Music plays as a group of teenagers walks among art pieces in the Widener Gallery at Moore. Suddenly, the music stops, and the high school students freeze. Some have their arms wrapped around them, some have arms in the air, others are curled up and seated on the floor.
Matt Kalasky, the Education and Public Engagement Coordinator at The Galleries at Moore, asks the young men and women playing this musical chairs-type game, “Why did you make this position?”
“All this, just to get you responding and engaging with the art work in a way that you might not necessarily do,” he said.
The game was part of fall 2016’s The Art Crush Audio Tour Project, which had high school students and Moore students write love letters or break-up letters to a work of art of their choice, and then record those letters to be heard by gallery visitors.
“I wanted them to see that they can be an authority on an art piece, and what I mean by that is, oftentimes in museum education settings, the artist’s intentions and the art or artist’s place in art history, those stories take precedence or are the ones that get focused on,” he said. “For me, what is really important is to look at those stories, then also consider how this artwork is affecting you directly.”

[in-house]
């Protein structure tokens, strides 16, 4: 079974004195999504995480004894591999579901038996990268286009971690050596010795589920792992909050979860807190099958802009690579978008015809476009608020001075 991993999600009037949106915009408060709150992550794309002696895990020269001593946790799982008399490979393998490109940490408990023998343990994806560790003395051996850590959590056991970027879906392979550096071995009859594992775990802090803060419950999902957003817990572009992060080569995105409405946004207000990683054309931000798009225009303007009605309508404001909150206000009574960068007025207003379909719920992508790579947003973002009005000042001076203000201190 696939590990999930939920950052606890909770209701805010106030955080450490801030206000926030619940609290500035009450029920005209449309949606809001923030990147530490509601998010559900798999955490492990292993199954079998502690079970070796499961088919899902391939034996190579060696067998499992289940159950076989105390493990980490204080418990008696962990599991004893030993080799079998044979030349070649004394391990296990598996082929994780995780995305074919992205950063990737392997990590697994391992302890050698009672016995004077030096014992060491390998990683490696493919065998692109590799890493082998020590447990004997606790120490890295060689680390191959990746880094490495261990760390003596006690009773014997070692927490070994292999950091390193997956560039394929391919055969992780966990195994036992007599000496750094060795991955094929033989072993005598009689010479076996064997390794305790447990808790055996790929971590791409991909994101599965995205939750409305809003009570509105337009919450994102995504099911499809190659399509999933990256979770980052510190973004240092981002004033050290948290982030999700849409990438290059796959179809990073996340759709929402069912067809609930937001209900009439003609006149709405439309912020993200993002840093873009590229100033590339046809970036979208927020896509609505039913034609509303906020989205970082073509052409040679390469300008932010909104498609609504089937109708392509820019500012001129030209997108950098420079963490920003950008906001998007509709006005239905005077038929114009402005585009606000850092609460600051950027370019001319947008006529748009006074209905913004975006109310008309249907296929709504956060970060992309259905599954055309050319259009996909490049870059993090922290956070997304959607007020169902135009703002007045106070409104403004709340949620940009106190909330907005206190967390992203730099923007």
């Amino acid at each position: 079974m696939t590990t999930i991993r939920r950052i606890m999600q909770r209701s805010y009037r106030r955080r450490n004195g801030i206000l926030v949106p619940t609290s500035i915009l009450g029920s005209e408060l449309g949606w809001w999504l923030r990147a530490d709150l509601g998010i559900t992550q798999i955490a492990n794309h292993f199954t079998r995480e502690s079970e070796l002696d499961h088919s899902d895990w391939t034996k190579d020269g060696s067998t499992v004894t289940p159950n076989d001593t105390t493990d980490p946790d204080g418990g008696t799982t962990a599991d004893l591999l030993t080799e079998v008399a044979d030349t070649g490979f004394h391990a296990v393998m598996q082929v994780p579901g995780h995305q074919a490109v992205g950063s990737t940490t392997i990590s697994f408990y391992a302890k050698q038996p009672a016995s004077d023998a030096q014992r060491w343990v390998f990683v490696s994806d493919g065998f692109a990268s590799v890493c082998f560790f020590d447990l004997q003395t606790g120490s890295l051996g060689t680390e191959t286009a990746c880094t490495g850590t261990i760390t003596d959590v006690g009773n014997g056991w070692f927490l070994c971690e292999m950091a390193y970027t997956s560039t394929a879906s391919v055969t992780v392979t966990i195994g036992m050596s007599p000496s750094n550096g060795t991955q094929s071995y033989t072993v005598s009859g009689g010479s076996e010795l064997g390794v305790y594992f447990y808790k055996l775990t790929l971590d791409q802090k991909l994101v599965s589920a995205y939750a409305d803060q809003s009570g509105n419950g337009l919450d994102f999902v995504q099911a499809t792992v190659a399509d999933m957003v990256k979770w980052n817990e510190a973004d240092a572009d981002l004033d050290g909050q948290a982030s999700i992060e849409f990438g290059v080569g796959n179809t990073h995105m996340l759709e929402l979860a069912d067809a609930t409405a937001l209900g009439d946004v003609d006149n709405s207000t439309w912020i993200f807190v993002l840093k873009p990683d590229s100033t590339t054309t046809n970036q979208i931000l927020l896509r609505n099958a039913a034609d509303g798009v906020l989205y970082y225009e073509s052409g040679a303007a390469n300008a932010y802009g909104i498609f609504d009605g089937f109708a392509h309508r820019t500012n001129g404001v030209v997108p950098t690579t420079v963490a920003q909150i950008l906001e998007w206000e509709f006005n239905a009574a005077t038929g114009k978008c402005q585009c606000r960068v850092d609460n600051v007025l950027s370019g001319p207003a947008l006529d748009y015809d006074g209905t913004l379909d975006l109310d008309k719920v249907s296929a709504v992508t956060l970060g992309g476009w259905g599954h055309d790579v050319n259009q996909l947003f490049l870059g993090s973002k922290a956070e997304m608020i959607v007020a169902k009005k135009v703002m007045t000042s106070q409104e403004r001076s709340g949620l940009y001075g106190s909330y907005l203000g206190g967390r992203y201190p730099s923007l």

“It creates a richer, more nuanced, more personal connection with the artwork,” he said. “If the artist isn’t there, or if you don’t know anything about the work, does that make your interaction with that art piece any less valid?”
“If you think about those experiences, those are the ones that stick with you the most,” he continued. “You don’t remember, ‘Oh, Monet had this many daughters or lived in this town in Paris.’ You’re like, ‘I remember that Monet painting because it reminds me of that one time I went to the lake.’” I think playing into those strengths of artwork is something I’m really interested in and something I try to do here as much as possible.”
Kalasky said the love letter format worked very well because it’s something many people are familiar with.
“It was really interesting to see how emotional they got as they talked about the art pieces,” he said. “At a certain point you can tell, well, I don’t know how much is about the art piece or about you and your boyfriend, or you and your girlfriend.”
The art that the students interacted with was produced by Moore faculty members, who enjoyed hearing what the students had to say about their work.
“I spoke with some of them, and they were really deeply moved by hearing these students, these people, talk about their art, and talk about it in such a personal way,” Kalasky said. “That really showed me how that project established those connections.”